Ludlow-down

Look around: Ludlow is in the Welsh Marches, an area with rolling greens and stone castles

Look around: Ludlow is in the Welsh Marches, an area with rolling greens and stone castles   -  Shutterstock

Ludlow stands tall: One of the many half-timbered houses in the market town

Ludlow stands tall: One of the many half-timbered houses in the market town   -  Shutterstock

This sleepy town in Shropshire has all the traditional charms of medieval England

John Betjeman described Ludlow as ‘probably the loveliest town in England’. An observation of this nature by a former Poet Laureate of the UK cannot be taken lightly. We set out to explore if the market town was as ‘perfect’ as it was being made out to be.

Nestled in the Welsh Marches — the England-Wales borderlands — the area has sloping hills, valleys and castles that will move the most hardened cynic. The town is in the county of Shropshire, which is famous for its Ironbridge Gorge that has been awarded World Heritage status for being the birthplace of the Industrial Revolution.

Ludlow’s medieval street pattern endures almost untouched, along with many old buildings including a castle in ruins and St Laurence’s, one of the largest parish churches in Blighty. Contemporary edifices are uncommon in the town centre, whose streets are lined with medieval and Georgian buildings. Broad Street, which leads from Buttercross down through Broadgate, has often been touted as the most attractive in England.

We started our walk at St Laurence’s, which has stood in the centre of Ludlow for 550 years. We went past Reader’s House, which dates back to the early 14th century and has since been used as a grammar school, museum and official residence of the reader — one of the assistant clergy in the church of St Laurence. The house has a three-storey timber-framed porch with intricate carvings. A passer-by told us it had been restored by a couple of archaeologists a few years ago who then put it on the market for £650,000. So, it is now a family home.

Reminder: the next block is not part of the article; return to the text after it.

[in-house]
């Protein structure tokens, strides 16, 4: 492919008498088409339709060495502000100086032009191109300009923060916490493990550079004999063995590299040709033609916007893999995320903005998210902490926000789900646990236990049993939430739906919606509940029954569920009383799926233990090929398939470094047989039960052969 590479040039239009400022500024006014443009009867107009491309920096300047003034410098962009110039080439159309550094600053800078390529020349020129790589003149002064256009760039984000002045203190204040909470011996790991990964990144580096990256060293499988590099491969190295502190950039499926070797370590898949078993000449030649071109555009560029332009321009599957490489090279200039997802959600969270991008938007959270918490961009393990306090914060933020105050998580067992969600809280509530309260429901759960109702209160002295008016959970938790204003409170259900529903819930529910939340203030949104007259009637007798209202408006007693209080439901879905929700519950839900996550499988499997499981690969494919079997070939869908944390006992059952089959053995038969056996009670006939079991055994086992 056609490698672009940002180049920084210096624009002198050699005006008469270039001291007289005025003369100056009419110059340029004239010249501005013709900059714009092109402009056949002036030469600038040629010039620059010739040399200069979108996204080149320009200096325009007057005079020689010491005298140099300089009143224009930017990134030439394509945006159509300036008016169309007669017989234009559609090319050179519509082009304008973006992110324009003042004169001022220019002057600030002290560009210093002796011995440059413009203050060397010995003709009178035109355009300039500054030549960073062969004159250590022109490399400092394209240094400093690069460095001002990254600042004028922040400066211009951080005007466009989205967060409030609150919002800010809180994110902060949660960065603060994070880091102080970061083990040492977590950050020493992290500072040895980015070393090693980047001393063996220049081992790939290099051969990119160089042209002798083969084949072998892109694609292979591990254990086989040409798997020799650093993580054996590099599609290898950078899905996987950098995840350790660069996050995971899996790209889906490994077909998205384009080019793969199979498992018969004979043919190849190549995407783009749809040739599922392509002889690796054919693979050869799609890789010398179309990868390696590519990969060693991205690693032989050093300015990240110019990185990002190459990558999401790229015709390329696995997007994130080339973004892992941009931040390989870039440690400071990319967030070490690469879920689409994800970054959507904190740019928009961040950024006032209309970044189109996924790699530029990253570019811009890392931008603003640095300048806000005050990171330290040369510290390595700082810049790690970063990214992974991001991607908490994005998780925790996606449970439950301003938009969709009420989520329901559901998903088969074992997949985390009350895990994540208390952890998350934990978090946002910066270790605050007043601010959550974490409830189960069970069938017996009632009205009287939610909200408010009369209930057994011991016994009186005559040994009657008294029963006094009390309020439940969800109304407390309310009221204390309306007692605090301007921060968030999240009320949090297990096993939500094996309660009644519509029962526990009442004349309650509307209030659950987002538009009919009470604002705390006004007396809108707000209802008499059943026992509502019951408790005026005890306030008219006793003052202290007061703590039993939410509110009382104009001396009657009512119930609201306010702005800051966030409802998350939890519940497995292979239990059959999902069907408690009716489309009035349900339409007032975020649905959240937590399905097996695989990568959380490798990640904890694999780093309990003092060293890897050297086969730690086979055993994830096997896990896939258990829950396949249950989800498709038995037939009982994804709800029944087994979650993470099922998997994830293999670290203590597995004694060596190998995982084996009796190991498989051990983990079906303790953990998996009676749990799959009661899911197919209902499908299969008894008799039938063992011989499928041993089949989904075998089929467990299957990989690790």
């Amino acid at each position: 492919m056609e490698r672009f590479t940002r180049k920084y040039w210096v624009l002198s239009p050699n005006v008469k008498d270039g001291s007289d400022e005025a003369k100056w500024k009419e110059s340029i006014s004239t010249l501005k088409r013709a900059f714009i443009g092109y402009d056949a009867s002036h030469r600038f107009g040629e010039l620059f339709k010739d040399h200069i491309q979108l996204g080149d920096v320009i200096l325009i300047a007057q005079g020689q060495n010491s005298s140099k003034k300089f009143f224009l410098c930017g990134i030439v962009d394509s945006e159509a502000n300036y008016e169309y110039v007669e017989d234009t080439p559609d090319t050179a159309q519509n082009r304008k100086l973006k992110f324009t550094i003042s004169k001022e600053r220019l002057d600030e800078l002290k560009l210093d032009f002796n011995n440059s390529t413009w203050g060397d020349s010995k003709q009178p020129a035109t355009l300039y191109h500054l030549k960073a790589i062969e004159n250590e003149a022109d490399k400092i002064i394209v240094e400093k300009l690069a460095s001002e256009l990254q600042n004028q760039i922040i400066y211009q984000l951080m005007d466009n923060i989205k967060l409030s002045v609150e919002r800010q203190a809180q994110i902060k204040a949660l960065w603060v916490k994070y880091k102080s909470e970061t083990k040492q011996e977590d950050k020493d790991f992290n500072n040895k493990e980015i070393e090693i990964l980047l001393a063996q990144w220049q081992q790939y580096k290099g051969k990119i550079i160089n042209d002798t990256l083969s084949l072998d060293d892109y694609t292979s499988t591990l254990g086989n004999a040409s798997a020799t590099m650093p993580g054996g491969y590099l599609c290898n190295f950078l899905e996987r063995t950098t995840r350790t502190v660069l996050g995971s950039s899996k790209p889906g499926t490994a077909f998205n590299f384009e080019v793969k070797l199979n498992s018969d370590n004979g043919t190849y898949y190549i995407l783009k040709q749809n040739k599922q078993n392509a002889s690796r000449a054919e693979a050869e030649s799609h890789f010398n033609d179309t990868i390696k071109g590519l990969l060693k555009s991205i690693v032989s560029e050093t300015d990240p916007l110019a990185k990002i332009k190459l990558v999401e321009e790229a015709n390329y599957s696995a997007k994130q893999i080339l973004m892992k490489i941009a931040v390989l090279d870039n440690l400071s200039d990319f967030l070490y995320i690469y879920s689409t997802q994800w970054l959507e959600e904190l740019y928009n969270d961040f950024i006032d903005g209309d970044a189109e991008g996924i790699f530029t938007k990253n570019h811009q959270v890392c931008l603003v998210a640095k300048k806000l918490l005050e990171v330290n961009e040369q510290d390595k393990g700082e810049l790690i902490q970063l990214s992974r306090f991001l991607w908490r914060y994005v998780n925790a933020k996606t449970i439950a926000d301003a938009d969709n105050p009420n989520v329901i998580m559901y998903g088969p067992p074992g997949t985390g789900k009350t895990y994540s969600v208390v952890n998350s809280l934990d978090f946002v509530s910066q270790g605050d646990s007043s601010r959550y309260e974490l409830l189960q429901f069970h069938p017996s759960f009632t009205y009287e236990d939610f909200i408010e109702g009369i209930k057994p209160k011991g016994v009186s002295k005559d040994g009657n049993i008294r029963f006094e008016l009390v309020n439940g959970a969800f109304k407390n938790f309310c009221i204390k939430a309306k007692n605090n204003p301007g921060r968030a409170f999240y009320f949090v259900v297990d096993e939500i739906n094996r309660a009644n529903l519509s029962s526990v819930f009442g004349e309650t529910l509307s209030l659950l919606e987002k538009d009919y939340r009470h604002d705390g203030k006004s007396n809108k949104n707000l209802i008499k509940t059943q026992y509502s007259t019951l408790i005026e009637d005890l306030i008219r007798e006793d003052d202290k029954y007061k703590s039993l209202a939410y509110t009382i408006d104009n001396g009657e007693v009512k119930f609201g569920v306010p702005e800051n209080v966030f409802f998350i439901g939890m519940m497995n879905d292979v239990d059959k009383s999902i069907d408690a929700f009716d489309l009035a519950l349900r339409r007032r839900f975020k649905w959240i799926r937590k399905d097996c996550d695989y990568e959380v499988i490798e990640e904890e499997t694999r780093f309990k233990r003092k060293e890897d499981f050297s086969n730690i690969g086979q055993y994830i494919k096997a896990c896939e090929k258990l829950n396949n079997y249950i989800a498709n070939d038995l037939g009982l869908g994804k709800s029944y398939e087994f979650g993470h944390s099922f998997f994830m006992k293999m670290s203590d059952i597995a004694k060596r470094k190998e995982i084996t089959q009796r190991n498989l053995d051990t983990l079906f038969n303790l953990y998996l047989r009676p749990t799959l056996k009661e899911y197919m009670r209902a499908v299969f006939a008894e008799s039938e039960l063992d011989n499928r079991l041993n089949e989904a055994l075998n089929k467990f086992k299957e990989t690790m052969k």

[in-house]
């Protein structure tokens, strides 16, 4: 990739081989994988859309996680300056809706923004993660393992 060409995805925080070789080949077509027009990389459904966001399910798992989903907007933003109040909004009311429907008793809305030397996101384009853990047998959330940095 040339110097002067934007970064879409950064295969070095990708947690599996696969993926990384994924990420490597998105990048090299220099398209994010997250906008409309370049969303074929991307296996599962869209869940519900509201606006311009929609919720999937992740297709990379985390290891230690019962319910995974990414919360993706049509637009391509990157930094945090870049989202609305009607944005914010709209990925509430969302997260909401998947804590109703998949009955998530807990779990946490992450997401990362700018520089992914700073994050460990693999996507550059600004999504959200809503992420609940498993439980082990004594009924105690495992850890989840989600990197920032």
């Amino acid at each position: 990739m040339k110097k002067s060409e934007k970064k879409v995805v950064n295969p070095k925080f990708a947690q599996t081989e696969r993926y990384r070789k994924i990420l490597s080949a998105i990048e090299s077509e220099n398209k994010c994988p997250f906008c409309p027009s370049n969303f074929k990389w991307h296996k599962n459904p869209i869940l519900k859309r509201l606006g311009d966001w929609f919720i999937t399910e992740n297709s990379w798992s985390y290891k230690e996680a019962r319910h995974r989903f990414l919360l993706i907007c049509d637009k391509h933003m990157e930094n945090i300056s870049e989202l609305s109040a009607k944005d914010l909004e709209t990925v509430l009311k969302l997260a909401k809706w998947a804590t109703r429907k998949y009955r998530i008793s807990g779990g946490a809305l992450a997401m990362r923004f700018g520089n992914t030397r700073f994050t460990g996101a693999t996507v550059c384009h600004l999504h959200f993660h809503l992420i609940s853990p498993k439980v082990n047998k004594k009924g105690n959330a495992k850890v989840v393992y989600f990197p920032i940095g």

We carried on to The Bull Hotel, the oldest part of which dates back to the 12th century. The inn became known as The Bull Hotel in the 15th century and the name was likely to have originated from the fact that bull baiting took place in its courtyard. A short distance away is The Feathers Hotel, described as ‘that prodigy of timber-framed houses’ in The Buildings of England and in The New York Times as the ‘most handsome inn in the world’. The 17th-century half-timbered building is well-known for its Jacobean façade.

There are almost 500 listed buildings in the town, including five grade I-listed buildings. A listed structure in the UK is one that is on the Statutory List of Buildings of Special Architectural or Historic Interest. Grade I buildings are of ‘exceptional interest’, according to Historic England. Less than three per cent of listed buildings are grade I.

Apart from St Laurence’s, Reader’s House and Feather’s Hotel, the Buttercross and Ludlow Castle are all grade I buildings. On the way to Buttercross, we went past the bakers, butchers and candle-makers as well as book shops, antique and craft shops. My two-year-old twins stopped outside an independent shop selling cast iron bells designed like stag heads, squirrels, dogs and birds. They had a go at pulling all the bells. There were plenty of indulgent smiles around

The handsome Buttercross was built in the 18th century and it originally served as a market where people could buy butter, eggs and fresh produce. It now houses Ludlow Museum, which is visited by more than 20,000 people each year.

Ludlow Castle has dominated the town since it was built in 1086 by Walter de Lacy, a trusted member of William the Conqueror’s team. King Richard III’s unfortunate nephews Edward and Richard, who were banished to the Tower of London by their uncle and murdered in 1483, spent their childhood in Ludlow Castle.

By now, I’d had enough of the gruesome tales of bloodthirsty lords and kings. I escaped to the Castle tea rooms with my children. We ordered lemon drizzle cake and bara brith, a Welsh miners’ fruit cake served with butter. I also bought some lavender shortbread, scented with lavender blossoms!

The castle hosts events throughout the year, including Ludlow Spring Marches Transport Festival, Ludlow Food Festival and Ludlow Medieval Christmas Fayre. A couple I met at the tea room told me the Christmas Fayre in particular attracts much attention. Bargain hunters scramble to purchase from exhibitors dressed in medieval finery anything from jams, chutneys, marmalades and sausage rolls to paintings, scarves, decorative glassware and jewellery. Wandering minstrels, carol singing, wassailing... age-old traditions come alive at the fair.

As we walked back to the car park, I wondered if there ever has been a visitor to Ludlow who hasn’t wished they lived there. I doubt it.

Nivedita Choudhuri is a UK-based writer

Published on June 09, 2017

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